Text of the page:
China To Allow Foreign Investors to Trade Exchange Market Bonds in Plea to Stop the Bleeding

Chinese bonds saw outflows since the yield differential shrank with US rates rising coupled with the risks associated with China’s tacit approval of Russia invasion of the Ukraine. Global funds slashed their holdings of Chinese bonds. Goldman Sachs Group Inc. trimmed its bond inflow forecast for China to $100 billion this year, from as much as $140 billion. In response China will allow foreign institutional investors to trade bonds on its smaller exchange market. The PBOC said the move would “help expand capital inflows to China,” it added.

PBOC Headquarters

The Two Chinese Bond Markets

Interbank Bond Market

Foreign investors have been allowed since 2016 to invest in the country’s interbank bond market, which accounts for 86% of the China’s total domestic bonds. The other 14% is traded in the exchange market, according to a report last year by the International Capital Market Association and China’s Association of Financial Market Institutional Investors.

Exchange Market

The exchange market includes enterprise asset-backed securities which aren’t traded on the interbank market. China’s securities regulator plays the major role in regulating the exchange market, while the interbank market is mainly regulated by the PBOC.

China will for the first time let qualified foreign institutional investors include central banks, sovereign funds, commercial banks and pension funds. These investors will now be allowed to invest in bonds on the exchange market, the People’s Bank of China (PBOC) said in a statement published on its website.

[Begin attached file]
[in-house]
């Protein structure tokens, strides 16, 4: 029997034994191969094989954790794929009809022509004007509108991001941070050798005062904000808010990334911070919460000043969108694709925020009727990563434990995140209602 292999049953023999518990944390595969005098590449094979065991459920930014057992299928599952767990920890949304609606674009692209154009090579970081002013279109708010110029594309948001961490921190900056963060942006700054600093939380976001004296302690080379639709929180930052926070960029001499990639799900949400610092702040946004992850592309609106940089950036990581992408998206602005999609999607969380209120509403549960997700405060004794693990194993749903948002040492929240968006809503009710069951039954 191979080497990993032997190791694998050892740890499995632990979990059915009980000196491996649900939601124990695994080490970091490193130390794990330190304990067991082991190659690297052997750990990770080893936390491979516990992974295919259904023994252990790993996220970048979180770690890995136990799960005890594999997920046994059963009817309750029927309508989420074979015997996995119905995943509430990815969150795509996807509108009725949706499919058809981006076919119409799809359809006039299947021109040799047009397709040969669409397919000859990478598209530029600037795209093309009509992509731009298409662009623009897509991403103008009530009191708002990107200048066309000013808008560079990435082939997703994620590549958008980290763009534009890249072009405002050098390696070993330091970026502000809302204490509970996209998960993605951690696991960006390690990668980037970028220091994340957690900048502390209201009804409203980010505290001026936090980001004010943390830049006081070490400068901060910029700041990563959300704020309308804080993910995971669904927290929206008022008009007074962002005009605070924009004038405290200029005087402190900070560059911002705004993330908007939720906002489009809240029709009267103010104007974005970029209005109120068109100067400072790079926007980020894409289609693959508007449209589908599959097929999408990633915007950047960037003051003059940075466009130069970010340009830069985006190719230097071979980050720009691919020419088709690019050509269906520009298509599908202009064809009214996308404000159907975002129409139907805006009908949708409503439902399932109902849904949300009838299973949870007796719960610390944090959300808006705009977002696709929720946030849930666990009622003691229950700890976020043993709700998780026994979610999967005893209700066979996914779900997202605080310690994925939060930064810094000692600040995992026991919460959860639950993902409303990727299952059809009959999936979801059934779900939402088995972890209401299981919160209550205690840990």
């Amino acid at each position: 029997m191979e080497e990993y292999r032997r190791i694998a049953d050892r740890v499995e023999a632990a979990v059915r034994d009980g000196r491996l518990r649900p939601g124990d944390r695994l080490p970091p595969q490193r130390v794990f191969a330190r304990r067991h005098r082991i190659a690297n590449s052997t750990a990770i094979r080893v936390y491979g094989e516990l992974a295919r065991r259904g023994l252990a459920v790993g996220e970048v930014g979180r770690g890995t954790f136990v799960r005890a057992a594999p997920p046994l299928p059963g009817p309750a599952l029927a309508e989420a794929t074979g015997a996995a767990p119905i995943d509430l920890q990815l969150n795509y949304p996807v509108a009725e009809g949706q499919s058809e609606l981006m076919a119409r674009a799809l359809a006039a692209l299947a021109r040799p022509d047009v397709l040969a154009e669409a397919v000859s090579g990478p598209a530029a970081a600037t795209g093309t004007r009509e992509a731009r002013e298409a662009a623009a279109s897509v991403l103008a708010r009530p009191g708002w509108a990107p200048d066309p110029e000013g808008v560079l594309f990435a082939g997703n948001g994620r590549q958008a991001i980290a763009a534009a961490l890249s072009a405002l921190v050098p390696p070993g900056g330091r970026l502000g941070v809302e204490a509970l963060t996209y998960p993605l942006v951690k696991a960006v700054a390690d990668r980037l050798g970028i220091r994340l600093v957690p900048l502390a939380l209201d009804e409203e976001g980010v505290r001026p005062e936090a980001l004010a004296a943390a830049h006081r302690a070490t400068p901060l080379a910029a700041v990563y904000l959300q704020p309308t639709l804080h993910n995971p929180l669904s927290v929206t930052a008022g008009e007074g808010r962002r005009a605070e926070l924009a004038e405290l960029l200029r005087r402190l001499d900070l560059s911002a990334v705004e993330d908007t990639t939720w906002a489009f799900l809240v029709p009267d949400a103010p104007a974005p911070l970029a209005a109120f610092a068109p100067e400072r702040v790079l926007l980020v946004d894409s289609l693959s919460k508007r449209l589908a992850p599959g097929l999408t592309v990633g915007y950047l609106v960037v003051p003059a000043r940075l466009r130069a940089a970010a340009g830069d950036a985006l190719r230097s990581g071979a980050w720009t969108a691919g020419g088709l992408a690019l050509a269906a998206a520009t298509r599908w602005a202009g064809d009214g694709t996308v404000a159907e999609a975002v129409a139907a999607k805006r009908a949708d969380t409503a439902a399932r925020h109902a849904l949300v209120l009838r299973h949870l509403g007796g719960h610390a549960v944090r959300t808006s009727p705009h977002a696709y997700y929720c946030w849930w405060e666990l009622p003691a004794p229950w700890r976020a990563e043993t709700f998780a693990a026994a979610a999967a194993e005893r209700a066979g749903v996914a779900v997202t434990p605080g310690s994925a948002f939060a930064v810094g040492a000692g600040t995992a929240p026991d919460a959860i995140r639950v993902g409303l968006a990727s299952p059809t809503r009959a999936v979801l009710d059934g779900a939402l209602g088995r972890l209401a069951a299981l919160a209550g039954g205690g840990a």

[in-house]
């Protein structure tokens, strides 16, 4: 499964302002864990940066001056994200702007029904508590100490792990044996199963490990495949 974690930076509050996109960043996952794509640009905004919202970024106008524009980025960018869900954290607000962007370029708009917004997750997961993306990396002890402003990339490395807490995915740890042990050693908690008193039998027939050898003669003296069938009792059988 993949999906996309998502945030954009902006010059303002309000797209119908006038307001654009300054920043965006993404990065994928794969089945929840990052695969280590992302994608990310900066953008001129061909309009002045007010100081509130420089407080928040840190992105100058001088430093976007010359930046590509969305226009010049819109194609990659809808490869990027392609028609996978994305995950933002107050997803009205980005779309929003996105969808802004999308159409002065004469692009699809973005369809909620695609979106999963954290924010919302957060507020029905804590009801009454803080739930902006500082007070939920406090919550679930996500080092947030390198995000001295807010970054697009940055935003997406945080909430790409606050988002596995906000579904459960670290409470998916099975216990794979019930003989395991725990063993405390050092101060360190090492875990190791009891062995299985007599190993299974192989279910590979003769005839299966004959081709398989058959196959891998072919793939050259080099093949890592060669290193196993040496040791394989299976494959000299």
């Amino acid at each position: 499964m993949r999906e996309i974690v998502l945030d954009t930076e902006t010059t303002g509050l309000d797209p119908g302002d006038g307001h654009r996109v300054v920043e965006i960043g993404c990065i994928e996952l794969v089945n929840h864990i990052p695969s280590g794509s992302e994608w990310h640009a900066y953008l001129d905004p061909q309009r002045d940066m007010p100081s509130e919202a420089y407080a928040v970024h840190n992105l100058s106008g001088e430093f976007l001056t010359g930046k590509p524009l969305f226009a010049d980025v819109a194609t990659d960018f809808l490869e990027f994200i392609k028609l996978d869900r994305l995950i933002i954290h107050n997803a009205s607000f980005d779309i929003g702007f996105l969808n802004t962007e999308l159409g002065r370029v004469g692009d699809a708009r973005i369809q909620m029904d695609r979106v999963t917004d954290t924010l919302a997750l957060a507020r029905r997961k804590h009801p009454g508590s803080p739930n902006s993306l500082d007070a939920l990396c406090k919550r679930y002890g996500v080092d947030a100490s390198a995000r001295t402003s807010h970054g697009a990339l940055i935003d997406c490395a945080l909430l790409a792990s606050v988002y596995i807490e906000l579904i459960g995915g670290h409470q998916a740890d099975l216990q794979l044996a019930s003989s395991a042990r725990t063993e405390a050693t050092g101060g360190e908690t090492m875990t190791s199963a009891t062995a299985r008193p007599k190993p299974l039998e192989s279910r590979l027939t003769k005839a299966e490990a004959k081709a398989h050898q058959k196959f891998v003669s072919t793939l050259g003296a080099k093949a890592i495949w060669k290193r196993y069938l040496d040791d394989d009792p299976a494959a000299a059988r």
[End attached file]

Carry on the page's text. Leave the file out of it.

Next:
Chinese Bonds Dumped

Global funds sold record amounts of Chinese sovereign debt in February and March as their yield premium over Treasuries collapsed and money managers. The tacit approval of the Russian invasion of Ukraine adds to the Sovereign risk of this debt. China’s strict zero-Covid policy with widespread lockdowns since March always adds to the risk along with food and energy shortages fueling potential civil unrest. This factor has also factored into the CCP strict lockdowns.

Chinabond earlier this month showed foreign investors sold 42 billion yuan of Chinese government bonds in April. While the outflows narrowed from March, it marked a third straight month of selling by overseas funds. That was the longest string of monthly selloffs since 2015. 

The weakened Chinese Yuan also puts at risk any investments in China given the foreign Exchange loss potential. The offshore yuan fell 1.5% against the dollar last week, its biggest weekly drop since 2020.

Chinese Premier Li Keqiang’s pleas to arrest the grim slide facing China’s economy this week highlights the risks the China is facing amid stringent covid lockdowns, a property credit crisis and waning exports. 

Source: Bloomberg

From The TradersCommunity Research Desk